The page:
When you want to add a partner to your limited liability company (LLC), you must follow the process outlined by your LLC's operating agreement or state law.
Most likely, your operating agreement already lays out the procedure that the LLC must follow to add a new partner, also called a member. If your LLC doesn't have an operating agreement, you must follow your state's laws concerning limited liability companies.
Generally speaking, the process for how to add an LLC member involves amending the LLC's operating agreement that brings in the new member. Current LLC members must then vote on the amendment for it to pass—and most states, as well as many LLC operating agreements, require unanimous approval.
Adding a partner to an LLC
Aside from potential tax consequences, one of the most important considerations for an LLC to add members is obtaining a unanimous vote by current members as to the terms and conditions under which the new member will join the LLC. Some terms that all members must agree to include the buy-in amount and the percentage distribution of profits and losses.
If your LLC has an operating agreement, adding a new member means amending the document to include details about the new member. Aside from the partner's name, you should also include their financial contribution, if any, and the new member's share of interest in the company.
Converting a single-member LLC to a multi-member LLC
If you currently own a single-member LLC and would like to add a partner, the good news is that you don't have to worry about obtaining a unanimous vote to approve the new member. That said, there are a few other considerations you'll need to address involving formalities and tax consequences.
First, regarding formalities, even if you are the only member of an LLC, to add another member, you must follow your company's operating agreement as well as any applicable state law. Note that this process may require dissolving and reforming your LLC if required under state law.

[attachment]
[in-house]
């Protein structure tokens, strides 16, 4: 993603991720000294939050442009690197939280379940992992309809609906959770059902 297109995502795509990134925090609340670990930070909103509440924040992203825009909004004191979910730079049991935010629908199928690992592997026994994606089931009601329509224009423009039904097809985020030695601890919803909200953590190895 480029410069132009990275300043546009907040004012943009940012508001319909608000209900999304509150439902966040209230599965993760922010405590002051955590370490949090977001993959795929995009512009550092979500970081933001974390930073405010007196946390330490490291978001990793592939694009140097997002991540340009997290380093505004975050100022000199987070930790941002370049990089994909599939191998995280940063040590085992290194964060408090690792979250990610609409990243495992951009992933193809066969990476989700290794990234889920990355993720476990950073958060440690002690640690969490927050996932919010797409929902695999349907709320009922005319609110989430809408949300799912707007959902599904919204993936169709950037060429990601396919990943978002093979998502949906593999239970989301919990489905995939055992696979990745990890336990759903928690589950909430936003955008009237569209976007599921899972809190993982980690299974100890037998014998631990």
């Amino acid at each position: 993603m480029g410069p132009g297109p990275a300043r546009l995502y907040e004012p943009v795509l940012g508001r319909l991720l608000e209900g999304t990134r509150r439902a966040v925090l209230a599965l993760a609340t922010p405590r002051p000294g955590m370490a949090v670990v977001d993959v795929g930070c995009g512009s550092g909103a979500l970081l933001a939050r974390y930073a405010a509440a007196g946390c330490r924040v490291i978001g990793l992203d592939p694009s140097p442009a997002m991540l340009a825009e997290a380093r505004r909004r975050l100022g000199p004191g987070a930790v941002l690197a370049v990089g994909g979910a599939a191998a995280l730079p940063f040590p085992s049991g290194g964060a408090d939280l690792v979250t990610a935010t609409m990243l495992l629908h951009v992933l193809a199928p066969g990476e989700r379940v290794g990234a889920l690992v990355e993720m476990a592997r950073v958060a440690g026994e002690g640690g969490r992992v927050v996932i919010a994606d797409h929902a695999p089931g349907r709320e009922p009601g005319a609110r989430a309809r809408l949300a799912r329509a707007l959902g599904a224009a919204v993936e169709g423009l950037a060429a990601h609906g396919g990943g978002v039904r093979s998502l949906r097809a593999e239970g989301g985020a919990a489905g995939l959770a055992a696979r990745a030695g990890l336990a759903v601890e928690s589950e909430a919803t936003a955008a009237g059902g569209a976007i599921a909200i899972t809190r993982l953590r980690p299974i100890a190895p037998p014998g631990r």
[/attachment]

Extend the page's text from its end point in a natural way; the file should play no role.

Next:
Next, regarding taxes, know that you effectively form a partnership when you add another member to a single-member LLC. The IRS considers an LLC a "disregarded" or "flow-through" entity, which means tax consequences flow through to the individual owners. If you add an owner, then the LLC needs its own employer identification number (EIN), and you must file Form 8832 to inform the IRS the entity should now be taxed as a partnership.
Note that if your company is already a multi-member LLC, you should still notify the IRS of additional changes in members. Unless the multi-member LLC is classified as a corporation for tax purposes, it should already have its own EIN.
Adding a partner or member to an LLC doesn't have to be a complicated process—and in most cases, it isn't—but you do have to make sure you're following all of the procedures required by law. If you have any questions about adding a member to your LLC, you should seek professional advice to make sure you don't run afoul of state law.